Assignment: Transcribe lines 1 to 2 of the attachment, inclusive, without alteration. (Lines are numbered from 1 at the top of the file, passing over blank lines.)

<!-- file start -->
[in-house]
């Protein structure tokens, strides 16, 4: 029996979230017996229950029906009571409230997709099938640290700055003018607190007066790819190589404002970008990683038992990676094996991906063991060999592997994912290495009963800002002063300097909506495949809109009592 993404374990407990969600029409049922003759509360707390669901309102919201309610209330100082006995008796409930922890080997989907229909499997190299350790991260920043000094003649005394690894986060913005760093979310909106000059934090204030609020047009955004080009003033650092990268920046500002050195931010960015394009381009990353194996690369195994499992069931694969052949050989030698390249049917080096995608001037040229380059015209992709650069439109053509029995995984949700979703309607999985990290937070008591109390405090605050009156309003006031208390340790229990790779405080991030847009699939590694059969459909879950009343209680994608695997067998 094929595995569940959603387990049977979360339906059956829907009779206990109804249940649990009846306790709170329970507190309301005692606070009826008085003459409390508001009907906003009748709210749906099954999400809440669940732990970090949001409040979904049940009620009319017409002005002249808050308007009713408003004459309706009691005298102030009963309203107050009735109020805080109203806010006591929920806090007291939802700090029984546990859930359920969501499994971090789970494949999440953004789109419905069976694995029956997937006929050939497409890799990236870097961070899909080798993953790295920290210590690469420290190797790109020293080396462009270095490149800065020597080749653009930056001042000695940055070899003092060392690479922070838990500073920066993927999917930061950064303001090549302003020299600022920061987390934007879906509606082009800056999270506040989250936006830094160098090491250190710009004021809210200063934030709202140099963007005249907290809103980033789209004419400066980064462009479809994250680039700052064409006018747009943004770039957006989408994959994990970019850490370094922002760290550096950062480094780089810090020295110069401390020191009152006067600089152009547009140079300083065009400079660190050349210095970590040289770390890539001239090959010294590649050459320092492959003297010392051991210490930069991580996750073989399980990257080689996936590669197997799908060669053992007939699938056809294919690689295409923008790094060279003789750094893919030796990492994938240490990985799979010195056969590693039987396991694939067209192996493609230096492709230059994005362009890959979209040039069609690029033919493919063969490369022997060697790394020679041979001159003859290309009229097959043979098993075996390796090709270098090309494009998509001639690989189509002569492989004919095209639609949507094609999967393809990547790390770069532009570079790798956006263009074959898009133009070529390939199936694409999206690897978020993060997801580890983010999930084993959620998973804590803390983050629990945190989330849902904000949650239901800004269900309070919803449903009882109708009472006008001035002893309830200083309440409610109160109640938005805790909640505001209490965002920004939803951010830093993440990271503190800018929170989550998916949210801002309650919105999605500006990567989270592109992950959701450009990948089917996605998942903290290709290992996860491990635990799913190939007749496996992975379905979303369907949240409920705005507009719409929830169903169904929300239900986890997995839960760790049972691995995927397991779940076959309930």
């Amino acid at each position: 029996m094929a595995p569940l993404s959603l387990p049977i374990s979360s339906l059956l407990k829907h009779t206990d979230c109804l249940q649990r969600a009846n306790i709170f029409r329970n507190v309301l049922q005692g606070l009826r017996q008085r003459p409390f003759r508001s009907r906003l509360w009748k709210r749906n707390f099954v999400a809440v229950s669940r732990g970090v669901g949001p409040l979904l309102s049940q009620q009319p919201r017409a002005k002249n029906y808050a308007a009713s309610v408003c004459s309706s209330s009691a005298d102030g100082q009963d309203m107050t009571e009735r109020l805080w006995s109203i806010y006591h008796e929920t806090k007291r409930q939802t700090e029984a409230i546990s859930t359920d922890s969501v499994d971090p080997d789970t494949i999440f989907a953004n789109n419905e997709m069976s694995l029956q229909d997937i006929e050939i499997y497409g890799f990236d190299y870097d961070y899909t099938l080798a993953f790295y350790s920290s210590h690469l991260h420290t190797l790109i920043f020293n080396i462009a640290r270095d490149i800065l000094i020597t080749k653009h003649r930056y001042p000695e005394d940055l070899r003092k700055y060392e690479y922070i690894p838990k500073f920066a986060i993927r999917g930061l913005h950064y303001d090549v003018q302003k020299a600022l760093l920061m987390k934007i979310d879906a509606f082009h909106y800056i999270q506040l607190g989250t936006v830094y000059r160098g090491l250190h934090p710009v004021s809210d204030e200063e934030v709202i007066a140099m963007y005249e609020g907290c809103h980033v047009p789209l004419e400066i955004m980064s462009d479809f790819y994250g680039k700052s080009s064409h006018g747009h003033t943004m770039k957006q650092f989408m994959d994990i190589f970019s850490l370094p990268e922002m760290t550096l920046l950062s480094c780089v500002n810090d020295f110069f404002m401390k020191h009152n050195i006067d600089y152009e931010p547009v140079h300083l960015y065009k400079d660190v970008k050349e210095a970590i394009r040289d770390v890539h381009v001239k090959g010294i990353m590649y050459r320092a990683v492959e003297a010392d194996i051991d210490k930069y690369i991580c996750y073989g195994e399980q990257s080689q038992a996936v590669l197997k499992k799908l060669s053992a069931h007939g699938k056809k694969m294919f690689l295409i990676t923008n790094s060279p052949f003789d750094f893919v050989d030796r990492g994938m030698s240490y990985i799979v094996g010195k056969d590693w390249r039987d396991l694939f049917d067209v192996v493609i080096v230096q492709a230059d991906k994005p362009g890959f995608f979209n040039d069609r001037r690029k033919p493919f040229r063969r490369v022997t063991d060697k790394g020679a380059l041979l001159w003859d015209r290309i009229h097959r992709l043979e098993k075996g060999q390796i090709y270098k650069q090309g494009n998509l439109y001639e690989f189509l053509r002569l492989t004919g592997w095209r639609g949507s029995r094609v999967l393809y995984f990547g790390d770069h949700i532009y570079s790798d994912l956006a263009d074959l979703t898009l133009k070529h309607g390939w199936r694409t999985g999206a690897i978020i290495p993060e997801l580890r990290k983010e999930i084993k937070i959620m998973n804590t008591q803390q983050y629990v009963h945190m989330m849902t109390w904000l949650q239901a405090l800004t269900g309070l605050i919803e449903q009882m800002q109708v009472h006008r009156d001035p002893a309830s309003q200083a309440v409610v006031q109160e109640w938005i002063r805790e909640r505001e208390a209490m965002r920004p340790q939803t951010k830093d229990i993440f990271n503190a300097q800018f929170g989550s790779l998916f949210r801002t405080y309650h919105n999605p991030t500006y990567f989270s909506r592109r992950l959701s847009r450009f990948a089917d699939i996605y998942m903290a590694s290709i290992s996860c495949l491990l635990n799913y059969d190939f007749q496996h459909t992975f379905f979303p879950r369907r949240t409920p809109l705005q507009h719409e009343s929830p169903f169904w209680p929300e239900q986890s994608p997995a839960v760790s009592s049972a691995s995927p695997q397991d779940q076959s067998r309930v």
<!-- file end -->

[in-house]
């Protein structure tokens, strides 16, 4: 029996979230017996229950029906009571409230997709099938640290700055003018607190007066790819190589404002970008990683038992990676094996991906063991060999592997994912290495009963800002002063300097909506495949809109009592 993404374990407990969600029409049922003759509360707390669901309102919201309610209330100082006995008796409930922890080997989907229909499997190299350790991260920043000094003649005394690894986060913005760093979310909106000059934090204030609020047009955004080009003033650092990268920046500002050195931010960015394009381009990353194996690369195994499992069931694969052949050989030698390249049917080096995608001037040229380059015209992709650069439109053509029995995984949700979703309607999985990290937070008591109390405090605050009156309003006031208390340790229990790779405080991030847009699939590694059969459909879950009343209680994608695997067998 094929595995569940959603387990049977979360339906059956829907009779206990109804249940649990009846306790709170329970507190309301005692606070009826008085003459409390508001009907906003009748709210749906099954999400809440669940732990970090949001409040979904049940009620009319017409002005002249808050308007009713408003004459309706009691005298102030009963309203107050009735109020805080109203806010006591929920806090007291939802700090029984546990859930359920969501499994971090789970494949999440953004789109419905069976694995029956997937006929050939497409890799990236870097961070899909080798993953790295920290210590690469420290190797790109020293080396462009270095490149800065020597080749653009930056001042000695940055070899003092060392690479922070838990500073920066993927999917930061950064303001090549302003020299600022920061987390934007879906509606082009800056999270506040989250936006830094160098090491250190710009004021809210200063934030709202140099963007005249907290809103980033789209004419400066980064462009479809994250680039700052064409006018747009943004770039957006989408994959994990970019850490370094922002760290550096950062480094780089810090020295110069401390020191009152006067600089152009547009140079300083065009400079660190050349210095970590040289770390890539001239090959010294590649050459320092492959003297010392051991210490930069991580996750073989399980990257080689996936590669197997799908060669053992007939699938056809294919690689295409923008790094060279003789750094893919030796990492994938240490990985799979010195056969590693039987396991694939067209192996493609230096492709230059994005362009890959979209040039069609690029033919493919063969490369022997060697790394020679041979001159003859290309009229097959043979098993075996390796090709270098090309494009998509001639690989189509002569492989004919095209639609949507094609999967393809990547790390770069532009570079790798956006263009074959898009133009070529390939199936694409999206690897978020993060997801580890983010999930084993959620998973804590803390983050629990945190989330849902904000949650239901800004269900309070919803449903009882109708009472006008001035002893309830200083309440409610109160109640938005805790909640505001209490965002920004939803951010830093993440990271503190800018929170989550998916949210801002309650919105999605500006990567989270592109992950959701450009990948089917996605998942903290290709290992996860491990635990799913190939007749496996992975379905979303369907949240409920705005507009719409929830169903169904929300239900986890997995839960760790049972691995995927397991779940076959309930």